Date of Award
Campus Access only dissertations
Doctorate in Education
School or College
School of Education
Shane P. Martin, Ph.D.
Frana Dell'Olio, Ed.D.
Refugio Rodriquez, Ed.D.
After a review of K12-University partnership models, research into the current local and national education reform context, and an in-depth analysis of contextual factors in the launching of an initiative, the author proposed a program design for K12-University partnerships that included five essential components necessary for successful implementation. These components, also termed leverage points, were: clarity of the problem, outcome planning, a theory of change, clear stakeholder enrollment and commitment, and flexibility.
Actively acknowledging and factoring in the fluid nature of public education initiatives, the author framed this program design within that of the emergence principle of complexity theory, which drove the rationale for flexibility in the model. The study then turned to a deep review of the successes and lessons learned from a K12/University partnership that was launched without the benefit of this program design. Finally, the study analyzed this specific K12/University partnership through the lens of the five essential components and made recommendations about the efficacy of this specific model.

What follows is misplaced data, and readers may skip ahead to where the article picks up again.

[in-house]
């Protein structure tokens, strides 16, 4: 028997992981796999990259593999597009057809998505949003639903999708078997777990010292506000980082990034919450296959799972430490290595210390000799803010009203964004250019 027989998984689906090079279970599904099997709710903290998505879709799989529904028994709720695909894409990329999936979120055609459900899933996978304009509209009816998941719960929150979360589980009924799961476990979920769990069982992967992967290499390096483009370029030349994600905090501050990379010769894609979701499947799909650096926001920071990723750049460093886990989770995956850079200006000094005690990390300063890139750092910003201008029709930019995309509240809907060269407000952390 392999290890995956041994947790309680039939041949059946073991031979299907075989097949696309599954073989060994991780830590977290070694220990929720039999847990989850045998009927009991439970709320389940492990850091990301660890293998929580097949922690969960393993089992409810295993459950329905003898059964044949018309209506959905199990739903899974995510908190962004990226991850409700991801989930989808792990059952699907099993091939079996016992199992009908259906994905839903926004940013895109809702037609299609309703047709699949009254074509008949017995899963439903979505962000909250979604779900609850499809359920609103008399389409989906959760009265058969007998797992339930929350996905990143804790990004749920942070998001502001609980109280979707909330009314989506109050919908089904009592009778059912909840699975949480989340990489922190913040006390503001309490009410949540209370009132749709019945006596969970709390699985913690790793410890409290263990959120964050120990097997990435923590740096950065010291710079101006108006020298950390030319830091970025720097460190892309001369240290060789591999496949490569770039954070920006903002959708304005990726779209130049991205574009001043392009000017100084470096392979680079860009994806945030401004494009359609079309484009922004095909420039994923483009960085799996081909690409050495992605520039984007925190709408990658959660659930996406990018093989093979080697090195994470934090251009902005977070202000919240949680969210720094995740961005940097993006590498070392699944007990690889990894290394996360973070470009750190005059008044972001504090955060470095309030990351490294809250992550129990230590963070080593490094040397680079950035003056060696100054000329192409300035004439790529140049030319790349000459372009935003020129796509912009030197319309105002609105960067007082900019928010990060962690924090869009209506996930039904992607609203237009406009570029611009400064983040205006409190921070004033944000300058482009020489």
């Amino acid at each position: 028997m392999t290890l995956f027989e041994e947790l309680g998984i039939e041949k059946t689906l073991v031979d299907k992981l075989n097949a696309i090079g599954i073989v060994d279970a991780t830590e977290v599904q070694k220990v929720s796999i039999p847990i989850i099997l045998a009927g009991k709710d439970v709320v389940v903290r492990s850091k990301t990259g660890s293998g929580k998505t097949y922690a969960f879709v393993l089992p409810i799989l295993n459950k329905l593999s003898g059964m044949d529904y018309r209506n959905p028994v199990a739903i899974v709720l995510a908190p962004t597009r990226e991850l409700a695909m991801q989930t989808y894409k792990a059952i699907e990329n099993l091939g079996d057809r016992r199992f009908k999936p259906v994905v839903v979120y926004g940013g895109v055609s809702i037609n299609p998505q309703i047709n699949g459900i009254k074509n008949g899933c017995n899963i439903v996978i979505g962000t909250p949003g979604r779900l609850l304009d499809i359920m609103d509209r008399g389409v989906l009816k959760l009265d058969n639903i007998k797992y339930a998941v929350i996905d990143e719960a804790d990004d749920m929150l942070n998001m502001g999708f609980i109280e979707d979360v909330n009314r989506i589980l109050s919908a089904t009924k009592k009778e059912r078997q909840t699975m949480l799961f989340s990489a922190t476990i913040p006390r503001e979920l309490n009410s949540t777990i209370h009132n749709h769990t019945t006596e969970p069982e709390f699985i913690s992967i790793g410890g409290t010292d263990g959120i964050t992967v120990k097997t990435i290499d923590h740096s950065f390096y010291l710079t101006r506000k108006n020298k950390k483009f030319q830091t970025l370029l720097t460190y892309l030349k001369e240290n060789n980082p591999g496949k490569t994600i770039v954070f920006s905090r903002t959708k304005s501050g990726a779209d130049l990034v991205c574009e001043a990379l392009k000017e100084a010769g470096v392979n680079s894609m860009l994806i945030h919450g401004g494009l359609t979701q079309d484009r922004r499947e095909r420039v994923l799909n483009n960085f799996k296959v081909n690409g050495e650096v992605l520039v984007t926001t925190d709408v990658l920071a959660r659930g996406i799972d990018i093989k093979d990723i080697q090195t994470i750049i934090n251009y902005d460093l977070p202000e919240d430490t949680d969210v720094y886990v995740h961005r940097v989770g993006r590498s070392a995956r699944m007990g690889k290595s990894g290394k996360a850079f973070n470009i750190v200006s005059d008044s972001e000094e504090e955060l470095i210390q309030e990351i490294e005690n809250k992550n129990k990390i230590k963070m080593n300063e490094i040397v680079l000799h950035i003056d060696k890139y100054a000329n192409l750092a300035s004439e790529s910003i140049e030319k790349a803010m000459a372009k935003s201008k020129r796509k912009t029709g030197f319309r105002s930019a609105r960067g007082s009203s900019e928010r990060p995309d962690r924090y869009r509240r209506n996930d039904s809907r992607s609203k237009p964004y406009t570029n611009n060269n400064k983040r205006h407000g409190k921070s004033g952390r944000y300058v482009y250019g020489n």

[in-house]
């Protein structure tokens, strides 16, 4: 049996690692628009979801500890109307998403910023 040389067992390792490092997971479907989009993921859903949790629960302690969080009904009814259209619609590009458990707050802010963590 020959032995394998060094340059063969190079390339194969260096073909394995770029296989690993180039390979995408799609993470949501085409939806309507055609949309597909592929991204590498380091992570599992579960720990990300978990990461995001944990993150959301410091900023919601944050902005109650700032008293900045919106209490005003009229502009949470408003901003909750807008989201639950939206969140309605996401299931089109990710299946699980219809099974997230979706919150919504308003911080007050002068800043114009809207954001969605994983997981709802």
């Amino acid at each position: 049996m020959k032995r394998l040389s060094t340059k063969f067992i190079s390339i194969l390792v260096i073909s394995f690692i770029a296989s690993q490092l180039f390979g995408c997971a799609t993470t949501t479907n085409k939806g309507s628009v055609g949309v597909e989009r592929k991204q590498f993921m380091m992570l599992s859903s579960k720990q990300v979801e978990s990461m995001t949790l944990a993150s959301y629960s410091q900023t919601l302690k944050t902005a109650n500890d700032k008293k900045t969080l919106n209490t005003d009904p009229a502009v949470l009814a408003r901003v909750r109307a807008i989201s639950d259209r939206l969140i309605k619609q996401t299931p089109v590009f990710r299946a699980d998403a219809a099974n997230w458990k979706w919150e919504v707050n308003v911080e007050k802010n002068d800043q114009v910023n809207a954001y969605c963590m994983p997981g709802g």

In the current national climate of declining resources and the need for more effective and innovative partnerships in the K12 and University settings, this program design offered a roadmap for local partnerships throughout the country to positively impact the student success.
Furedi, Andrew Leo, "Determining Leverage Points: A Program Design for a University/K12 Partnership" (2009). LMU/LLS Theses and Dissertations. 551.